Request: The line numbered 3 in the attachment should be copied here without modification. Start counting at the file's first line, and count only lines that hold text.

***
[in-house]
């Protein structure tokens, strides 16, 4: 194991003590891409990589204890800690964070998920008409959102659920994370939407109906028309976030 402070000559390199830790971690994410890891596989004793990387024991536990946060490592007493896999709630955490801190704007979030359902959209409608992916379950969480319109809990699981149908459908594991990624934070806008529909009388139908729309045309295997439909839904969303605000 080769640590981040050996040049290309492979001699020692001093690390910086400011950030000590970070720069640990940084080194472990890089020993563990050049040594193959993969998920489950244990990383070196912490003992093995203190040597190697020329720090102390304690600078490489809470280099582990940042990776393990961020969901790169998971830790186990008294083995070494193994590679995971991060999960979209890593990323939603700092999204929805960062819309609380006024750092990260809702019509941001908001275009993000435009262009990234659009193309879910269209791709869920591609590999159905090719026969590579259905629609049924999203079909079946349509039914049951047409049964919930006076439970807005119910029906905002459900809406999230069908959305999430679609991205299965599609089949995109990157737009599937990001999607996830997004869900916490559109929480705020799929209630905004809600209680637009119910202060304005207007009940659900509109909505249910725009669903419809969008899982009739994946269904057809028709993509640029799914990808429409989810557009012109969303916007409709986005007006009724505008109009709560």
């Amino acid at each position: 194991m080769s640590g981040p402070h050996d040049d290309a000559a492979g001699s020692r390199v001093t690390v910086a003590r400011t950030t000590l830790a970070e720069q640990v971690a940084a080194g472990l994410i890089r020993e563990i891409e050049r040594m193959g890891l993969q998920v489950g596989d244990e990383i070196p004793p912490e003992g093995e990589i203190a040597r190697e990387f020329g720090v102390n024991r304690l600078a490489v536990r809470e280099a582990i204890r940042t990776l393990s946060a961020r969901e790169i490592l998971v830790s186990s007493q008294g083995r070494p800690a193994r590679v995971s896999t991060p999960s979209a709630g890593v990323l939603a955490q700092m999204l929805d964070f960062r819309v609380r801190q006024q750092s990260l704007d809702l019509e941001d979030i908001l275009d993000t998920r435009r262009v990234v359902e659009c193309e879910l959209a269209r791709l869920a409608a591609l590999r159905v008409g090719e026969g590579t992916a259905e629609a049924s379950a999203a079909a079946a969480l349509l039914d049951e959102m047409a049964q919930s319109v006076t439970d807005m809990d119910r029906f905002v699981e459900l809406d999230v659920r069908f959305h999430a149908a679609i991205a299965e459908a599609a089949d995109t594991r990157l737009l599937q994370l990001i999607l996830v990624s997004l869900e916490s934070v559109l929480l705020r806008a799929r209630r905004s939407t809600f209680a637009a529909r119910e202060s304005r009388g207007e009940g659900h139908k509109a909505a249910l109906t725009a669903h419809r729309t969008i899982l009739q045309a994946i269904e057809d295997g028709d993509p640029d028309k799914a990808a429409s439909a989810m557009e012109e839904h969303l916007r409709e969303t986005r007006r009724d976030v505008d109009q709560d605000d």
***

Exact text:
């Amino acid at each position: 194991m080769s640590g981040p402070h050996d040049d290309a000559a492979g001699s020692r390199v001093t690390v910086a003590r400011t950030t000590l830790a970070e720069q640990v971690a940084a080194g472990l994410i890089r020993e563990i891409e050049r040594m193959g890891l993969q998920v489950g596989d244990e990383i070196p004793p912490e003992g093995e990589i203190a040597r190697e990387f020329g720090v102390n024991r304690l600078a490489v536990r809470e280099a582990i204890r940042t990776l393990s946060a961020r969901e790169i490592l998971v830790s186990s007493q008294g083995r070494p800690a193994r590679v995971s896999t991060p999960s979209a709630g890593v990323l939603a955490q700092m999204l929805d964070f960062r819309v609380r801190q006024q750092s990260l704007d809702l019509e941001d979030i908001l275009d993000t998920r435009r262009v990234v359902e659009c193309e879910l959209a269209r791709l869920a409608a591609l590999r159905v008409g090719e026969g590579t992916a259905e629609a049924s379950a999203a079909a079946a969480l349509l039914d049951e959102m047409a049964q919930s319109v006076t439970d807005m809990d119910r029906f905002v699981e459900l809406d999230v659920r069908f959305h999430a149908a679609i991205a299965e459908a599609a089949d995109t594991r990157l737009l599937q994370l990001i999607l996830v990624s997004l869900e916490s934070v559109l929480l705020r806008a799929r209630r905004s939407t809600f209680a637009a529909r119910e202060s304005r009388g207007e009940g659900h139908k509109a909505a249910l109906t725009a669903h419809r729309t969008i899982l009739q045309a994946i269904e057809d295997g028709d993509p640029d028309k799914a990808a429409s439909a989810m557009e012109e839904h969303l916007r409709e969303t986005r007006r009724d976030v505008d109009q709560d605000d």